Dodging Disaster: Sunland Inc.
This article first appeared in Food Manufacturing's June 2013 issue .
Chem.Info's recurring Dodging Disasters feature details the missteps and safety oversights that led to a recent plant disaster and provides actionable information to help processors avoid the same mistakes. Today we take a look at a recent incident at Sunland, Inc.
In September 2012, the FDA became involved with an investigation already underway by the U.S. Centers for Disease Control and Prevention (CDC) and local health agencies attempting to uncover the source of a salmonella outbreak that would eventually sicken 42 people across 20 states.
According to the FDA, by September 17, the agency had narrowed its focus to a New Mexico peanut butter processing plant run by Sunland, Inc., which returned positive tests for salmonella. In fact, the facility had been testing positive for salmonella prior to the FDA investigation, as an FDA report, released on February 5, 2013 states that “between June of 2009 and August of 2012, Sunland Inc. had distributed, or cleared for distribution, portions of 11 lots, or daily production runs, of peanut or almond butter after its own testing program identified the presence of at least one of nine different Salmonella types.”
The FDA’s investigation into the cause of the contamination noted several potential causes, including:
- Improper handling of food-contact equipment, containers and utensils.
- Poor hand washing, sanitation and glove-handling procedures.
- Missing documentation on cleaning of production equipment.
- Bags used to store raw and roasted peanuts were not cleaned.
- Water accumulation due to a leaky sink.
- Raw peanuts were stored outside in uncovered trailers, being exposed to birds.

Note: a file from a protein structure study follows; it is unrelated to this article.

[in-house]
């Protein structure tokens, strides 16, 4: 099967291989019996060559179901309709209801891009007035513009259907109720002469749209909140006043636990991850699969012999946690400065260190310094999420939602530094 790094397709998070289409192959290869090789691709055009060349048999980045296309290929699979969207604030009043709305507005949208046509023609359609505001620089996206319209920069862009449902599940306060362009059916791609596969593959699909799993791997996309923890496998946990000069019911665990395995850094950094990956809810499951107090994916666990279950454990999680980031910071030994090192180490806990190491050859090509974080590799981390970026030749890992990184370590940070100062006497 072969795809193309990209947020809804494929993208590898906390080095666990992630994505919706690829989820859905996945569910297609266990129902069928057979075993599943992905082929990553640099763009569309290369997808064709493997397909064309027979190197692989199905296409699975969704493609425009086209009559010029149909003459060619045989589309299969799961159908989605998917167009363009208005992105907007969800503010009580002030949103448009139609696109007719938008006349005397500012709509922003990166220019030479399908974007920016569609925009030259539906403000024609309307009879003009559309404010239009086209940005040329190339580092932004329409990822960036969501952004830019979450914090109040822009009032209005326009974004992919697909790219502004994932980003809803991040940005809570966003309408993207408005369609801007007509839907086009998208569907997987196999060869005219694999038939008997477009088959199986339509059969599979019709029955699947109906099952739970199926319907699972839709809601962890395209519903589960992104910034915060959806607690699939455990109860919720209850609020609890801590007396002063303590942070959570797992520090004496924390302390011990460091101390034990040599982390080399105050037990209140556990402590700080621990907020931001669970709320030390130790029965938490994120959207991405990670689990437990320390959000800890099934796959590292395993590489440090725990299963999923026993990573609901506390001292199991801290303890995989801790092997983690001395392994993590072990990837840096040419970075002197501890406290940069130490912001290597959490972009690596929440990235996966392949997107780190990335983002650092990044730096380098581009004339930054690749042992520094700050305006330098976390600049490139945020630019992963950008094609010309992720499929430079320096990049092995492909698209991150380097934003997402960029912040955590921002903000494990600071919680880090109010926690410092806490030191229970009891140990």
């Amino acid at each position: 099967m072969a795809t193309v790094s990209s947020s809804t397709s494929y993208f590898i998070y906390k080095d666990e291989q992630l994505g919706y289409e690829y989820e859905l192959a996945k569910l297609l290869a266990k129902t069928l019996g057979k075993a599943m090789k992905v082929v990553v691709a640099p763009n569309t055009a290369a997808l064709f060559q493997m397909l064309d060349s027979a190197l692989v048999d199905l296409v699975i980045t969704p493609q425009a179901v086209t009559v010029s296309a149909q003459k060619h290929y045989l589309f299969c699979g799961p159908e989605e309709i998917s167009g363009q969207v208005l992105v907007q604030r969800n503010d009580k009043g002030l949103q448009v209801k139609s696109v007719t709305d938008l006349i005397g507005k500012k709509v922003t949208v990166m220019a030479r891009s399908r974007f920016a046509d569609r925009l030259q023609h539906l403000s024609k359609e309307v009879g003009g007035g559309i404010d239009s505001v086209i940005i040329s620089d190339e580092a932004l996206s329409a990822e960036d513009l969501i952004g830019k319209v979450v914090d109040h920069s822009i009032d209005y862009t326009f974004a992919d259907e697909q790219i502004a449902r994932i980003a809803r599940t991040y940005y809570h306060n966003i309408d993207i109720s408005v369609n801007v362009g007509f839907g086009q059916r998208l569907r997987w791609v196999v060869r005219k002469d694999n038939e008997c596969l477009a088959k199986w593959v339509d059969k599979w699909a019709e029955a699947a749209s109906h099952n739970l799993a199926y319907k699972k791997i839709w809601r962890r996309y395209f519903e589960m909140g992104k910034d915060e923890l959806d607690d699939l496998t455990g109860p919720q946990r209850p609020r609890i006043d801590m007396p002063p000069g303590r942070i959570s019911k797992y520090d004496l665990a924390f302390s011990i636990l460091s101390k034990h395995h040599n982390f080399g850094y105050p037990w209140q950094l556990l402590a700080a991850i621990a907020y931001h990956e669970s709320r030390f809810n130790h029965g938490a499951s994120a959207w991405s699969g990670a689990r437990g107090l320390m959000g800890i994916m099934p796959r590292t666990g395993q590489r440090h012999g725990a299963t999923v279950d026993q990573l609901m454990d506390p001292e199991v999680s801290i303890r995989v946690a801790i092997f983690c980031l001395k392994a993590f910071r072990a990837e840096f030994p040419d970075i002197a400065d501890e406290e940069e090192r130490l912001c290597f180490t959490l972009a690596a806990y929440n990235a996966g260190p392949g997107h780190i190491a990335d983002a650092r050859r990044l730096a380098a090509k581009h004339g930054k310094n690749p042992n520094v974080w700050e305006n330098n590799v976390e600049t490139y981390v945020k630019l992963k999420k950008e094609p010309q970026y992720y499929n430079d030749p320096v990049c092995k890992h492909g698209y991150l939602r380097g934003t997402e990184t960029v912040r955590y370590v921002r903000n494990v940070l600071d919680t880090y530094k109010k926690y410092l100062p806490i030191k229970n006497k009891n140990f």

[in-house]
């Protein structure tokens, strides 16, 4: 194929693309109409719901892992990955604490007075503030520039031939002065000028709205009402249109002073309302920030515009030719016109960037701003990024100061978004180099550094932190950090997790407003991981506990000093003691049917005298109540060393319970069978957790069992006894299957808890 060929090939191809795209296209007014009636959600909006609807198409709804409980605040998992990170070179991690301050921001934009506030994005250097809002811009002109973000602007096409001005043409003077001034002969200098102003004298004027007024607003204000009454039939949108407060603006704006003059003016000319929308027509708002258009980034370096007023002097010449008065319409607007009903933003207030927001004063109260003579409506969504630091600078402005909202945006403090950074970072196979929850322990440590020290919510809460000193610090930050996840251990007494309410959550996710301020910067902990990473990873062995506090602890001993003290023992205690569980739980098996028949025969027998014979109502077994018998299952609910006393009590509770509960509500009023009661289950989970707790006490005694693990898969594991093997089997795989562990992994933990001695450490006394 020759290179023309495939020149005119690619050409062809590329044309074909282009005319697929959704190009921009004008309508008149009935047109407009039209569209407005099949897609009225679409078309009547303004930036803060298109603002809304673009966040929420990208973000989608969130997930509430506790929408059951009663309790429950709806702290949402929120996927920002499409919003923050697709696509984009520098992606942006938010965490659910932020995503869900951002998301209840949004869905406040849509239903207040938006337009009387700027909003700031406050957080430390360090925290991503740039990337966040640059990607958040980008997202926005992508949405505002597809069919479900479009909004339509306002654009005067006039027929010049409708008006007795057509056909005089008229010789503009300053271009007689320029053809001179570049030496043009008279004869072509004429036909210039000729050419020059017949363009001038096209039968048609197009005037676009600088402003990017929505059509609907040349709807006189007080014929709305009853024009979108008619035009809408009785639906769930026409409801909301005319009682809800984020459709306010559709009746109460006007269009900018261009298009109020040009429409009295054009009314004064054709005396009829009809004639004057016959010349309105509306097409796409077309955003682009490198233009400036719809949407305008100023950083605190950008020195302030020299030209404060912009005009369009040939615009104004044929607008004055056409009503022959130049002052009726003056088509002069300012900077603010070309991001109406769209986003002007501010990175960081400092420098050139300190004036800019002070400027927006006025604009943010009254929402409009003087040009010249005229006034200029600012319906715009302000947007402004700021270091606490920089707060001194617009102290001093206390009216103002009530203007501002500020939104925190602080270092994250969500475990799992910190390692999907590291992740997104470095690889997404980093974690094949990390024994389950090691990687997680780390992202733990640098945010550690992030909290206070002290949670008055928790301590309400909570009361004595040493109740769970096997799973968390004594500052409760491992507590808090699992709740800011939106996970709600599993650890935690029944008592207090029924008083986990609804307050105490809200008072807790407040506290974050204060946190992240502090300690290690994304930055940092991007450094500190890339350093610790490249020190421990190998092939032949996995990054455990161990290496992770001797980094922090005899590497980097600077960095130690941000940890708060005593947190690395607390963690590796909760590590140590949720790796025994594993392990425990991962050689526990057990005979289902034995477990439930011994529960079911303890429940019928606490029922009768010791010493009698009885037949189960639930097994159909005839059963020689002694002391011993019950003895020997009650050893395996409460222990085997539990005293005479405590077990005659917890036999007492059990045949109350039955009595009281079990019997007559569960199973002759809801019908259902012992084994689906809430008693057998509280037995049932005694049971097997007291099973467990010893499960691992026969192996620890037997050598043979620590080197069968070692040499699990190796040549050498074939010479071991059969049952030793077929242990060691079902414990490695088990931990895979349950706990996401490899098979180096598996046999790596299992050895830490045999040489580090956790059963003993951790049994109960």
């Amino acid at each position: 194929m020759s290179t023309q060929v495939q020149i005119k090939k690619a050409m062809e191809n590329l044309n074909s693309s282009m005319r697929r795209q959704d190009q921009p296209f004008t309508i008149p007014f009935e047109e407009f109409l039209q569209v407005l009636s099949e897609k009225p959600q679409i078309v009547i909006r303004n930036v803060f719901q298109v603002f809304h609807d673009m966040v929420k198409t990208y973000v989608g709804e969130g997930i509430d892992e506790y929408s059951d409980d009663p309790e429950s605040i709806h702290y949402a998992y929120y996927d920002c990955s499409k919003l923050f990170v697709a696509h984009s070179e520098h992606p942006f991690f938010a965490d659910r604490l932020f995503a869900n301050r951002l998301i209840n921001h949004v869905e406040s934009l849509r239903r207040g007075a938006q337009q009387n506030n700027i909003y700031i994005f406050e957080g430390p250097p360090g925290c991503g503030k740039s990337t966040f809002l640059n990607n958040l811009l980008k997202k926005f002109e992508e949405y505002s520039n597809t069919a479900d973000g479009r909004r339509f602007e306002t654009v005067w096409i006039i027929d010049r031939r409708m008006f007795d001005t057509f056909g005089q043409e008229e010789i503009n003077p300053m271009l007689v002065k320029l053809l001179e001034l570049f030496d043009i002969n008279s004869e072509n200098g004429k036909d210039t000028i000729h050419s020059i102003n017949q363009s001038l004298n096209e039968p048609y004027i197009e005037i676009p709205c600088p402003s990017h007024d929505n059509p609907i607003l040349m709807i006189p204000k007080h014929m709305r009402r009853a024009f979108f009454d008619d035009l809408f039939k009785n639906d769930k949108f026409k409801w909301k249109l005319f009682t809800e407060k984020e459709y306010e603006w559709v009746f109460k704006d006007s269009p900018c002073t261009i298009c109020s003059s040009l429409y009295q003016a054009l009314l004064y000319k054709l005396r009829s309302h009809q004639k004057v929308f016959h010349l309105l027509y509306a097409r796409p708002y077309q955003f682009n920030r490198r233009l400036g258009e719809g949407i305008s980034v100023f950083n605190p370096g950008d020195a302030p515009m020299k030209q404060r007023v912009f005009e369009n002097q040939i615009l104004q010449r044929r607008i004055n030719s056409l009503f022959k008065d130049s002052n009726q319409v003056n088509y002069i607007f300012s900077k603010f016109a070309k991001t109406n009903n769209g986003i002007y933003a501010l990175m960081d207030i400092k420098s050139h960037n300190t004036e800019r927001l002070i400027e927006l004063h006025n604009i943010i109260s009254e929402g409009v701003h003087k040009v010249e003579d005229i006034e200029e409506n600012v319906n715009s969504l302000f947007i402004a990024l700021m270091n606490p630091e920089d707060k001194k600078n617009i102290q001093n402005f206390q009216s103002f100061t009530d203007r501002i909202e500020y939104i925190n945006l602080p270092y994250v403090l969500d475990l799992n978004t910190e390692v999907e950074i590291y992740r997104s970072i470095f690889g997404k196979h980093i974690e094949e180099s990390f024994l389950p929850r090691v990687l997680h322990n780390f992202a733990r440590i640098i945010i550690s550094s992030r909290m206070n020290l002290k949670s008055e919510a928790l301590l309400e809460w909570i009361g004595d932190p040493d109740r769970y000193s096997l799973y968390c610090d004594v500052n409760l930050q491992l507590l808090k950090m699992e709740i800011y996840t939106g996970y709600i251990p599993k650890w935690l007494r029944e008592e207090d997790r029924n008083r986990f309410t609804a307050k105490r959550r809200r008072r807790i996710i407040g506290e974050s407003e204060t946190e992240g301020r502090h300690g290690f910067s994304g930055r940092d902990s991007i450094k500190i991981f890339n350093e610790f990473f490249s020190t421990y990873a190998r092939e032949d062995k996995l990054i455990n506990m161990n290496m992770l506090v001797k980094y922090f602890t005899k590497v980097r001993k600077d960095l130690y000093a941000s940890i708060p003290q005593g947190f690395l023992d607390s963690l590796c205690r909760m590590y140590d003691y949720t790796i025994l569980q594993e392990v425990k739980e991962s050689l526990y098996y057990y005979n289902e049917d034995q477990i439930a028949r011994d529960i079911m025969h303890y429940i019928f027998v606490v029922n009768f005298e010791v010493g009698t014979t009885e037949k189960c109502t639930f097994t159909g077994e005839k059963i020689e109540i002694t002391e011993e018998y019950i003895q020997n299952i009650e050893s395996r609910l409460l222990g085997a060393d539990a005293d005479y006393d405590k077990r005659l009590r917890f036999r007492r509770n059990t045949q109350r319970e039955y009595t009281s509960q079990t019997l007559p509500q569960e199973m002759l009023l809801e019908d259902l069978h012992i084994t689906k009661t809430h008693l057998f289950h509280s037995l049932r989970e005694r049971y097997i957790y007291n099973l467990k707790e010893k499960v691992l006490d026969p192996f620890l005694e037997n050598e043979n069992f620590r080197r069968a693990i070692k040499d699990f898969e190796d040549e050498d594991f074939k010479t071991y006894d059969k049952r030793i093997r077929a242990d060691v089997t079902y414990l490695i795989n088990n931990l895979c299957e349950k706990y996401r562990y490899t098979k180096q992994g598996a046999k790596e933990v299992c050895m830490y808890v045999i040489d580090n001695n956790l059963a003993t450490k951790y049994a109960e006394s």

- Facility doors were left open, allowing pests to enter.
This report followed a November 26, 2012 letter from the FDA to Sunland, Inc. announcing the suspension of the company’s food facility registration, effectively shuttering the plant until process changes could be demonstrated. This letter marked the first time the FDA exercised its power to suspend a plant’s operations, a power granted to the agency by the Food Safety Modernization Act, signed into law in January 2011.
An FDA notice to consumers stated that “Sunland’s proposed actions in response to FDA’s September 2012 inspection do not provide enough assurance that existing problems have been corrected or will be corrected in the future.”
Though the company was able to resume production of raw peanuts in January 2013, the FDA stated that Sunland, Inc. “may not resume processing or distributing ready-to-eat food until it completes additional corrective actions and receives written authorization from the FDA.”
The outbreak and shutdown at Sunland, Inc. had wide-reaching impacts on the food industry, damaging large retailers like Trader Joe’s and other food processing companies such as Smucker’s who purchased Sunland’s peanut butter for use in their own products. By making use of its newly minted powers, the FDA gave food processing companies further incentive to comply with regulations and work toward protecting public health.